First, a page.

The Mütter Museum has more than 3,000 osteological specimens in its collections. These specimens represent illness, trauma, and normal anatomy. Many were prepared around 150 years ago as teaching aids.
Fully articulated skeletons, single bones, and everything in between are on display. The collection has many examples of the major public health concerns of the 19th century, such as Pott’s disease (skeletal tuberculosis).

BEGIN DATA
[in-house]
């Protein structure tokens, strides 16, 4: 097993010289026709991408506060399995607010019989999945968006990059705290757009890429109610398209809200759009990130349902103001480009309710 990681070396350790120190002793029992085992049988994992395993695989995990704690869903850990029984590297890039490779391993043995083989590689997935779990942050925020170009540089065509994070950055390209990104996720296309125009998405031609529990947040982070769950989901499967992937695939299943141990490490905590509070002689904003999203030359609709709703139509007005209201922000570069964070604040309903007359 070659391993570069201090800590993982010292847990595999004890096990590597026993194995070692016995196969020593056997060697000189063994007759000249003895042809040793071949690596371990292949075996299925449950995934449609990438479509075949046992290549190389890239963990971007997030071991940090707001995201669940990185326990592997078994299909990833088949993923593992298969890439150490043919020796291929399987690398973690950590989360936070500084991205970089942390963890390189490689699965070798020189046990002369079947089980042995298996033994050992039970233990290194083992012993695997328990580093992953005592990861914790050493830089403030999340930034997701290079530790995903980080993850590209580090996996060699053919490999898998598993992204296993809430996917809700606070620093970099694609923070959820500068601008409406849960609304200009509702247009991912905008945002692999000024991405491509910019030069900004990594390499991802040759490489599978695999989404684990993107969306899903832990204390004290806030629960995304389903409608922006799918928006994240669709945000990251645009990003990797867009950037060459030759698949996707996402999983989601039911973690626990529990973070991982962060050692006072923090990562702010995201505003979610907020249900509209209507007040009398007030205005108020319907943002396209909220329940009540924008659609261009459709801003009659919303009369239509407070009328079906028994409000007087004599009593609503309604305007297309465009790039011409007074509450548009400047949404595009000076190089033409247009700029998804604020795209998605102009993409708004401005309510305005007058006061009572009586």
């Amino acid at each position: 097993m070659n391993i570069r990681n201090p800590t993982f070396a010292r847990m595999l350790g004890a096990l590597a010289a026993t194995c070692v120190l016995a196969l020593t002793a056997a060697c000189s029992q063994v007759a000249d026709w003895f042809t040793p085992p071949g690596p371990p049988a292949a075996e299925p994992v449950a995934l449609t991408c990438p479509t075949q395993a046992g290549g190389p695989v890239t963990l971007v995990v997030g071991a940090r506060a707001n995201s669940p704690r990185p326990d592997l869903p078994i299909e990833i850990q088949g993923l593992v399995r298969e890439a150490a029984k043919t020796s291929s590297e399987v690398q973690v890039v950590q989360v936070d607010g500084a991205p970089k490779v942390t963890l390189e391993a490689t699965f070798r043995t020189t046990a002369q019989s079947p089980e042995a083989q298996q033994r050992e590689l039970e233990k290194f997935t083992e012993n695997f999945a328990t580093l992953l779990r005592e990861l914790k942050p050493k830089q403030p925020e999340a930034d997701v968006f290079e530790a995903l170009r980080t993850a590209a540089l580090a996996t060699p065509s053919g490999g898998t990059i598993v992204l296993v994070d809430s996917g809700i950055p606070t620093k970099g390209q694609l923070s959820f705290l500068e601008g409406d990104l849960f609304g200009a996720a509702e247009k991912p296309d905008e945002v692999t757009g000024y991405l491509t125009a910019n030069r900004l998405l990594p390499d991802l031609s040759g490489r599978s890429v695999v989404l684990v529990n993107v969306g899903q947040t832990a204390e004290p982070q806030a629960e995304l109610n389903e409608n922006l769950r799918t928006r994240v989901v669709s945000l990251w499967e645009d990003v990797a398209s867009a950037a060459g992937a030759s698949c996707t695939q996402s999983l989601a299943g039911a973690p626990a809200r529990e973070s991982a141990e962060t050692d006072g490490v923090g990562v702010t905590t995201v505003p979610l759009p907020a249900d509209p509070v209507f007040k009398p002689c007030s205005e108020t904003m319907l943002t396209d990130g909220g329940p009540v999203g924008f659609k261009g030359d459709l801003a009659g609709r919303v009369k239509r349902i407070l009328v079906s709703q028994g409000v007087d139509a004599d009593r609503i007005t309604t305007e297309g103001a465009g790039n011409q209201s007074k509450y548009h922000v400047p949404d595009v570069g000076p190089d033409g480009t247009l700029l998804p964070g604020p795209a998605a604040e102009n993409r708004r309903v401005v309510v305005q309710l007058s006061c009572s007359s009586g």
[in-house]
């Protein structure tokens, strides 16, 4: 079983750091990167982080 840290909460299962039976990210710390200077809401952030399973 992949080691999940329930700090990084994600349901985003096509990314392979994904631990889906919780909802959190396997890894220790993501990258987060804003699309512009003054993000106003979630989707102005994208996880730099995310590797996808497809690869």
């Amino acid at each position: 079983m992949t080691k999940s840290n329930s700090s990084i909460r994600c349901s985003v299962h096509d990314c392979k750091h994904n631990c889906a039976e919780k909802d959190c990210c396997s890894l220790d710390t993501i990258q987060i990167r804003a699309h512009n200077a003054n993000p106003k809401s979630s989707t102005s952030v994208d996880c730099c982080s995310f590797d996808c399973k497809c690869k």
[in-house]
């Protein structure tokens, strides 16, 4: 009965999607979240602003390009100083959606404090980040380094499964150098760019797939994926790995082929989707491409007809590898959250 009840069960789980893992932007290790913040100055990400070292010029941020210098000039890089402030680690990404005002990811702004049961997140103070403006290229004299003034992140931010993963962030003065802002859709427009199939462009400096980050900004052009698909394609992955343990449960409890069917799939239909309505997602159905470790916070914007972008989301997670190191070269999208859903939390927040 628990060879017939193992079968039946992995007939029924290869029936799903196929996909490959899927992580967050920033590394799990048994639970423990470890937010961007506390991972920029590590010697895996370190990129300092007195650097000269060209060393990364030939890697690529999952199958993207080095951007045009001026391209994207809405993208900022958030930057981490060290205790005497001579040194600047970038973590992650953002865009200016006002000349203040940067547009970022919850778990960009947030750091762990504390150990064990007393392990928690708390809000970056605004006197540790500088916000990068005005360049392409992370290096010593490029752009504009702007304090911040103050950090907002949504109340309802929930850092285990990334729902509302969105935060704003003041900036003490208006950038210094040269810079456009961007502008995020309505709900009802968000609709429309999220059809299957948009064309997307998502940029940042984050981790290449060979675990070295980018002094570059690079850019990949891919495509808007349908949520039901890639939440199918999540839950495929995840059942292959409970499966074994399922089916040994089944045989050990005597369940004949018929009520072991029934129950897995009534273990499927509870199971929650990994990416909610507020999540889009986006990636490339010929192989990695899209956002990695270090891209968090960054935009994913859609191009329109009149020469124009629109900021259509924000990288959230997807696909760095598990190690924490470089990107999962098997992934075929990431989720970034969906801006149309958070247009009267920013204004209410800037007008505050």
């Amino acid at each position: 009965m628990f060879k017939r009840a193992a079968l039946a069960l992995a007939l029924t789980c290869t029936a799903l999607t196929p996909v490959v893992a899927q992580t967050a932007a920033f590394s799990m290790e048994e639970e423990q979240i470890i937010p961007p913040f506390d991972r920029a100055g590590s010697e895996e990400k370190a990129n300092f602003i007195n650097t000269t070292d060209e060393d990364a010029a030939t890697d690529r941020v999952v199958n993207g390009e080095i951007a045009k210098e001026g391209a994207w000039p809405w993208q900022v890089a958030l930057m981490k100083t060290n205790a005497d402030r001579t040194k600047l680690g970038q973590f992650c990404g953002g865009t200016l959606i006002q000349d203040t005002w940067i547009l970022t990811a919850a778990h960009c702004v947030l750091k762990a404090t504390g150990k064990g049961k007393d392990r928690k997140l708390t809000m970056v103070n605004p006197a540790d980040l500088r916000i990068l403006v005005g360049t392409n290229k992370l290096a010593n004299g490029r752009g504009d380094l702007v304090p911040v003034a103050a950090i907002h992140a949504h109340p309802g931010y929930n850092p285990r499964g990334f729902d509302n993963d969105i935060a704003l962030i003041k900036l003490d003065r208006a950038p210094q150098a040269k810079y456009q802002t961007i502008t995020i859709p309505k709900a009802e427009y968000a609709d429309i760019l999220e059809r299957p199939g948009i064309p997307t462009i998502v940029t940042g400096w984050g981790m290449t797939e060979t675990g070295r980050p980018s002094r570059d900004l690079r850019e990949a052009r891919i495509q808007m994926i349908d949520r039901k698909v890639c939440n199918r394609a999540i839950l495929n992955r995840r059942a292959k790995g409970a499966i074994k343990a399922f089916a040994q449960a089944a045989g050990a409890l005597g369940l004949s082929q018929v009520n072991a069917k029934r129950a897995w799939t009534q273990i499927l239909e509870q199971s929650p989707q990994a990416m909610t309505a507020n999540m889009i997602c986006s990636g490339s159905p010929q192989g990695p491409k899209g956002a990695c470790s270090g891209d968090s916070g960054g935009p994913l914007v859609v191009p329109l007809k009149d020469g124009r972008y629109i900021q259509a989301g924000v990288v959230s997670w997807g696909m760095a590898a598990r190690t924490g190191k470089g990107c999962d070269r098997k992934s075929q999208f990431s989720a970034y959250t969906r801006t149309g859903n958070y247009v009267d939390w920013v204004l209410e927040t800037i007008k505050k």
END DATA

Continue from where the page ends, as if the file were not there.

Perhaps the most famous skeleton on exhibit at the Mütter is that of Harry Eastlack, one of few fully articulated skeleton in North America with Fibrodysplasia Ossificans Progressiva (FOP). Another notable skeleton is that of the Mütter American Giant. At 7'6" tall, this is the tallest skeleton on exhibit in North America.
Some of our most popular osteological specimens on display are the Hyrtl Skull Collection and our corset skeleton, featured in the exhibit The Price of Beauty.